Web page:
The Turkish and Napoleonic Wars led to token issues in various denominations. These included a 12 Kreuzer coin which only contained 6 Kreuzer worth of silver and was overstruck to produce a 7 Kreuzer coin. In 1807, copper coins were issued in denominations of 30 Kreuzer by the Wiener Stadt Banco; these issues were tied in value to the bank's paper money. The coinage returned to its prewar state after 1814; when the Gulden was decimalized in 1857, new coins were issued in denominations of 1⁄2, 1 and 4 Kreuzer in copper, with silver coins of 5, 10 and 20 Kreuzer, 1⁄4, 1 and 2 Florin and 1 and 2 Vereinsthaler and gold coins of 4 and 8 Florin or 10 and 20 francs. Vereinsthaler issues ceased in 1867. Vereinsthaler = 1 1⁄2 Florins Following the forint's introduction, Hungary issued few coins compared to Austria, but the Kingdom of Hungary started minting its own golden coins called, depending on the language, florins/forints, Guldens, in 1329; the only copper coin was a poltura worth 1 1⁄2 krajczár, whilst there were silver 3, 5, 10, 20 and 30 krajczár and 1⁄2 and 1 Conventionsthaler.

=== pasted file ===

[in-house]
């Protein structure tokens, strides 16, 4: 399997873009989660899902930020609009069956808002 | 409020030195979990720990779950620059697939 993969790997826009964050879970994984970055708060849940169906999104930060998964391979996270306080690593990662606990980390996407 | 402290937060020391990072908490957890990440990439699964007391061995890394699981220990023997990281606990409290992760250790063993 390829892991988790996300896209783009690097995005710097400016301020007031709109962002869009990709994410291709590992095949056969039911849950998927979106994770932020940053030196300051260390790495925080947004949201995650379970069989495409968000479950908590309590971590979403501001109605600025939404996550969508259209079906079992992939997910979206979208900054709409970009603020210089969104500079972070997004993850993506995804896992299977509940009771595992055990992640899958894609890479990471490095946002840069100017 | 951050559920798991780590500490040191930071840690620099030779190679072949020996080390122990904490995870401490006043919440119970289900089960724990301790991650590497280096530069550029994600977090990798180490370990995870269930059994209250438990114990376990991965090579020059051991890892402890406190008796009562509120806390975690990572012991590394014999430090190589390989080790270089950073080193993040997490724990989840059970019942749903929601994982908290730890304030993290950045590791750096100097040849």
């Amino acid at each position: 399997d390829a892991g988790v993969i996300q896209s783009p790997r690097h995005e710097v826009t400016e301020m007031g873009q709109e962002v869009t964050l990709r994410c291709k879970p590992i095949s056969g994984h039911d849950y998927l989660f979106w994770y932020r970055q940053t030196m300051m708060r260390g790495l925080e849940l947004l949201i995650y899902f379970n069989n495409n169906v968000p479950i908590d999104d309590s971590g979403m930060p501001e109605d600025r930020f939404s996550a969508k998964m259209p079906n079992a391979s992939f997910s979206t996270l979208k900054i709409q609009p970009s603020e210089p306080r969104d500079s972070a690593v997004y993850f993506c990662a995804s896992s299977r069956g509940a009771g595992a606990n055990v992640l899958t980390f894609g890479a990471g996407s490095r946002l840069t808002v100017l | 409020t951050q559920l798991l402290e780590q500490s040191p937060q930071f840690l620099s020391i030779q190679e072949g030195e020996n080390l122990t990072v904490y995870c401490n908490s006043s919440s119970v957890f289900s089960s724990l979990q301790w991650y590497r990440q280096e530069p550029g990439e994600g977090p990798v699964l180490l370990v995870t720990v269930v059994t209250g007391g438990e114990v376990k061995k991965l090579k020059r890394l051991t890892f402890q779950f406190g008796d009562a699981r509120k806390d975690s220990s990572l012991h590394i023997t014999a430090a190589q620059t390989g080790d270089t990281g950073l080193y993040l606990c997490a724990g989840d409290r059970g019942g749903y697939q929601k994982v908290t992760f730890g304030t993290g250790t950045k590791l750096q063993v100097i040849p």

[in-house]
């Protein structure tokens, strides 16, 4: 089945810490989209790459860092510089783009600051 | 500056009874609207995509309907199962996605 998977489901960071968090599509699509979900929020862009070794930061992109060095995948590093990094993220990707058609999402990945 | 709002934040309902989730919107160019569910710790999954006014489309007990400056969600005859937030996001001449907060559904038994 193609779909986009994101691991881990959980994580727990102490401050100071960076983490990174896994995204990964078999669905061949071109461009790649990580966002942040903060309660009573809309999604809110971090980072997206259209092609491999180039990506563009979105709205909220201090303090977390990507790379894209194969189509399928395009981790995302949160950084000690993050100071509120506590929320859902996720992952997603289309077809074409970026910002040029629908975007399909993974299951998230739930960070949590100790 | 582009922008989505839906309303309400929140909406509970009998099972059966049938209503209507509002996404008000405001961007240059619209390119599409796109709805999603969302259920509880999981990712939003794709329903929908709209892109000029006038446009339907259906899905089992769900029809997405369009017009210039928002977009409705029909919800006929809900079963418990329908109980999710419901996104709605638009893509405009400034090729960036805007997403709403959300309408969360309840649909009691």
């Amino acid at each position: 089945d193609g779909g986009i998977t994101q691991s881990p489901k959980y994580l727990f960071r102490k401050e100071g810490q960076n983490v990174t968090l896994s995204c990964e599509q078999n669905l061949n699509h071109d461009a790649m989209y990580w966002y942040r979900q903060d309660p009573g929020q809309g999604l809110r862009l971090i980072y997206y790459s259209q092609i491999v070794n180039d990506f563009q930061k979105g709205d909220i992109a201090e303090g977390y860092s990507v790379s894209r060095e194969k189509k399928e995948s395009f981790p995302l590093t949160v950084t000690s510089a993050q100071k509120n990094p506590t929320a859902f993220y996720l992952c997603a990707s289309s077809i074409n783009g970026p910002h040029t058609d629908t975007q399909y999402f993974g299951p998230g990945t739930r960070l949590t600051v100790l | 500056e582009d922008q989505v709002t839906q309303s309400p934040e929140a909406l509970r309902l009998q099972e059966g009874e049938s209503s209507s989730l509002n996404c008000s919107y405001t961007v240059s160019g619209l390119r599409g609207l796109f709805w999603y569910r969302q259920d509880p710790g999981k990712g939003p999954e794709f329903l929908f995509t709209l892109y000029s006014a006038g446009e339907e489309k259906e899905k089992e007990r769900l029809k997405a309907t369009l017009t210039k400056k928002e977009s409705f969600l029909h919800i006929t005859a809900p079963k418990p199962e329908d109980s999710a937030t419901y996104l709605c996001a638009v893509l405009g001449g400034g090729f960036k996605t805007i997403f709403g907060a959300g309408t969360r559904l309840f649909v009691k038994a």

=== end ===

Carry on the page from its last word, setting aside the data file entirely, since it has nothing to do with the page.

All issues ceased in 1794 and did not resume until 1830, when silver coins of 20 krajczár and above were issued. Only in 1868, following the Austro-Hungarian Compromise of 1867, did a full issue of coins for Hungary begin. Denominations were fewer than in Austria, with copper 1⁄2, 1 and 4 krajczár, silver 10 and 20 krajczár and 1 forint and gold 4 and 8 forint. Between 1759 and 1811, the Wiener Stadt Banco issued paper money denominated in Gulden. However, the banknotes were not tied to the coinage and their values floated relative to one another. Although the notes did have a slight premium over coins early on, in years, the notes fell in value relative to the coins until their value was fixed in 1811 at one fifth of their face value in coins; that year, the Priviligirte Vereinigte Einlösungs und Tilgungs Deputation began issuing paper money valued at par with the coinage, followed by the "Austrian National Note Bank" in 1816 and the "Privileged Austrian National Bank" between 1825 and 1863.